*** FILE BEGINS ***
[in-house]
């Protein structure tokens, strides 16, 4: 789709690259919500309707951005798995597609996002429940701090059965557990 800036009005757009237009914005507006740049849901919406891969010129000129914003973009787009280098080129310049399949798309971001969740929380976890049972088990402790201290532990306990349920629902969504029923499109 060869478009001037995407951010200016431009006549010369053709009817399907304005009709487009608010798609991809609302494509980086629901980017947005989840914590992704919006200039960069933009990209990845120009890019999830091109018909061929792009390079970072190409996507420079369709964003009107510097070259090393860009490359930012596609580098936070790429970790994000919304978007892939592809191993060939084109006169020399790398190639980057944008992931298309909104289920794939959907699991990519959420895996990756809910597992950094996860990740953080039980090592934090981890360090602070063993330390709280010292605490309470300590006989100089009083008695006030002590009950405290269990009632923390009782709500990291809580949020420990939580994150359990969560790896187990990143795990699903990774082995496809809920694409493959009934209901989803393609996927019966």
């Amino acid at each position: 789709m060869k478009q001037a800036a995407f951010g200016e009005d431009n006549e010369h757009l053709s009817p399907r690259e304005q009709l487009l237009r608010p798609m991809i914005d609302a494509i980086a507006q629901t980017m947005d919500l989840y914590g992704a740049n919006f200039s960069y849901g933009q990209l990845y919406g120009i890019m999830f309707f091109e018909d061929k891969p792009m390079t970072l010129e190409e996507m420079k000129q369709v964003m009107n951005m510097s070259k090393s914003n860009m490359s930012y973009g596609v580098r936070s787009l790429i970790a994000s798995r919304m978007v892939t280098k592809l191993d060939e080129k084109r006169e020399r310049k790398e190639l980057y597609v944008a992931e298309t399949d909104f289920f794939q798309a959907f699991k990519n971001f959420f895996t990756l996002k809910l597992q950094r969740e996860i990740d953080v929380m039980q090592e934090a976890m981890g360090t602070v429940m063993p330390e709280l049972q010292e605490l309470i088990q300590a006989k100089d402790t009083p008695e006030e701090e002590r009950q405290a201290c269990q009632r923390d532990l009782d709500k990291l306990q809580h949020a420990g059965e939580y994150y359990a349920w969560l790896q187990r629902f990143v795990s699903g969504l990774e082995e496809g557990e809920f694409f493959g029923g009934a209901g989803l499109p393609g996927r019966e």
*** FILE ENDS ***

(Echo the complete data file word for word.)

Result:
[in-house]
């Protein structure tokens, strides 16, 4: 789709690259919500309707951005798995597609996002429940701090059965557990 800036009005757009237009914005507006740049849901919406891969010129000129914003973009787009280098080129310049399949798309971001969740929380976890049972088990402790201290532990306990349920629902969504029923499109 060869478009001037995407951010200016431009006549010369053709009817399907304005009709487009608010798609991809609302494509980086629901980017947005989840914590992704919006200039960069933009990209990845120009890019999830091109018909061929792009390079970072190409996507420079369709964003009107510097070259090393860009490359930012596609580098936070790429970790994000919304978007892939592809191993060939084109006169020399790398190639980057944008992931298309909104289920794939959907699991990519959420895996990756809910597992950094996860990740953080039980090592934090981890360090602070063993330390709280010292605490309470300590006989100089009083008695006030002590009950405290269990009632923390009782709500990291809580949020420990939580994150359990969560790896187990990143795990699903990774082995496809809920694409493959009934209901989803393609996927019966």
């Amino acid at each position: 789709m060869k478009q001037a800036a995407f951010g200016e009005d431009n006549e010369h757009l053709s009817p399907r690259e304005q009709l487009l237009r608010p798609m991809i914005d609302a494509i980086a507006q629901t980017m947005d919500l989840y914590g992704a740049n919006f200039s960069y849901g933009q990209l990845y919406g120009i890019m999830f309707f091109e018909d061929k891969p792009m390079t970072l010129e190409e996507m420079k000129q369709v964003m009107n951005m510097s070259k090393s914003n860009m490359s930012y973009g596609v580098r936070s787009l790429i970790a994000s798995r919304m978007v892939t280098k592809l191993d060939e080129k084109r006169e020399r310049k790398e190639l980057y597609v944008a992931e298309t399949d909104f289920f794939q798309a959907f699991k990519n971001f959420f895996t990756l996002k809910l597992q950094r969740e996860i990740d953080v929380m039980q090592e934090a976890m981890g360090t602070v429940m063993p330390e709280l049972q010292e605490l309470i088990q300590a006989k100089d402790t009083p008695e006030e701090e002590r009950q405290a201290c269990q009632r923390d532990l009782d709500k990291l306990q809580h949020a420990g059965e939580y994150y359990a349920w969560l790896q187990r629902f990143v795990s699903g969504l990774e082995e496809g557990e809920f694409f493959g029923g009934a209901g989803l499109p393609g996927r019966e």